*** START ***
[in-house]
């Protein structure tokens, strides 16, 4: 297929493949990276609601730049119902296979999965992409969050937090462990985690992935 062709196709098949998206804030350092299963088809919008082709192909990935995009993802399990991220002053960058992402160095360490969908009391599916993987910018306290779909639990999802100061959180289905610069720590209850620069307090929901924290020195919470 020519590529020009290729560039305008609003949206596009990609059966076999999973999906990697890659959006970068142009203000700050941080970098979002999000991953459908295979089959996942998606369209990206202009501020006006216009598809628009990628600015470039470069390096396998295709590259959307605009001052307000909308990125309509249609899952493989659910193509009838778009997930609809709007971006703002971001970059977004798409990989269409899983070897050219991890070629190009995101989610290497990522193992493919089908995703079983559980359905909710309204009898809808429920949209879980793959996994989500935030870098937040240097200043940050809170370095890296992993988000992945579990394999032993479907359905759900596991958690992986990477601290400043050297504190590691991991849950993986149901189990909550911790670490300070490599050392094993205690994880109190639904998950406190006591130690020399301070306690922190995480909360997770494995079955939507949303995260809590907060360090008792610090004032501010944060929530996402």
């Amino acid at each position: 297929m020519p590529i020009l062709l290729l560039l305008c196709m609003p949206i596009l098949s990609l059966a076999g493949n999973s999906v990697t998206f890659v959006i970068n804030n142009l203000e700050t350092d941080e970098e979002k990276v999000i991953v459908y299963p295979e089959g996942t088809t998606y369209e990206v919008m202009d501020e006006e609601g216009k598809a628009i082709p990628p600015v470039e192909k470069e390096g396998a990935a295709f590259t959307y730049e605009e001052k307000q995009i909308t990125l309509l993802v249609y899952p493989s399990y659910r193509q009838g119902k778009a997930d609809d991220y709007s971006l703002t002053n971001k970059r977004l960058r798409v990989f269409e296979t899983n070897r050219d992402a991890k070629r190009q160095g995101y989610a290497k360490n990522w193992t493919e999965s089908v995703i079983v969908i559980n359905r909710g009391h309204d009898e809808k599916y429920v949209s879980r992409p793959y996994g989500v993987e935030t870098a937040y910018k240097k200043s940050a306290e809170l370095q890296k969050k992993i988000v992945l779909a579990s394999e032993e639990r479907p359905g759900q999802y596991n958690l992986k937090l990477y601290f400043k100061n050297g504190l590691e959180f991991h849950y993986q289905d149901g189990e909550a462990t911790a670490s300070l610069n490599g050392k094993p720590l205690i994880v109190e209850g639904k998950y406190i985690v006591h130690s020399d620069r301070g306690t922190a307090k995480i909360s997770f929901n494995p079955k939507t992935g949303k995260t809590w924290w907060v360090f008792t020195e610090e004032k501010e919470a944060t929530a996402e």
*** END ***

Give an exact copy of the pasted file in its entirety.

[in-house]
């Protein structure tokens, strides 16, 4: 297929493949990276609601730049119902296979999965992409969050937090462990985690992935 062709196709098949998206804030350092299963088809919008082709192909990935995009993802399990991220002053960058992402160095360490969908009391599916993987910018306290779909639990999802100061959180289905610069720590209850620069307090929901924290020195919470 020519590529020009290729560039305008609003949206596009990609059966076999999973999906990697890659959006970068142009203000700050941080970098979002999000991953459908295979089959996942998606369209990206202009501020006006216009598809628009990628600015470039470069390096396998295709590259959307605009001052307000909308990125309509249609899952493989659910193509009838778009997930609809709007971006703002971001970059977004798409990989269409899983070897050219991890070629190009995101989610290497990522193992493919089908995703079983559980359905909710309204009898809808429920949209879980793959996994989500935030870098937040240097200043940050809170370095890296992993988000992945579990394999032993479907359905759900596991958690992986990477601290400043050297504190590691991991849950993986149901189990909550911790670490300070490599050392094993205690994880109190639904998950406190006591130690020399301070306690922190995480909360997770494995079955939507949303995260809590907060360090008792610090004032501010944060929530996402």
């Amino acid at each position: 297929m020519p590529i020009l062709l290729l560039l305008c196709m609003p949206i596009l098949s990609l059966a076999g493949n999973s999906v990697t998206f890659v959006i970068n804030n142009l203000e700050t350092d941080e970098e979002k990276v999000i991953v459908y299963p295979e089959g996942t088809t998606y369209e990206v919008m202009d501020e006006e609601g216009k598809a628009i082709p990628p600015v470039e192909k470069e390096g396998a990935a295709f590259t959307y730049e605009e001052k307000q995009i909308t990125l309509l993802v249609y899952p493989s399990y659910r193509q009838g119902k778009a997930d609809d991220y709007s971006l703002t002053n971001k970059r977004l960058r798409v990989f269409e296979t899983n070897r050219d992402a991890k070629r190009q160095g995101y989610a290497k360490n990522w193992t493919e999965s089908v995703i079983v969908i559980n359905r909710g009391h309204d009898e809808k599916y429920v949209s879980r992409p793959y996994g989500v993987e935030t870098a937040y910018k240097k200043s940050a306290e809170l370095q890296k969050k992993i988000v992945l779909a579990s394999e032993e639990r479907p359905g759900q999802y596991n958690l992986k937090l990477y601290f400043k100061n050297g504190l590691e959180f991991h849950y993986q289905d149901g189990e909550a462990t911790a670490s300070l610069n490599g050392k094993p720590l205690i994880v109190e209850g639904k998950y406190i985690v006591h130690s020399d620069r301070g306690t922190a307090k995480i909360s997770f929901n494995p079955k939507t992935g949303k995260t809590w924290w907060v360090f008792t020195e610090e004032k501010e919470a944060t929530a996402e």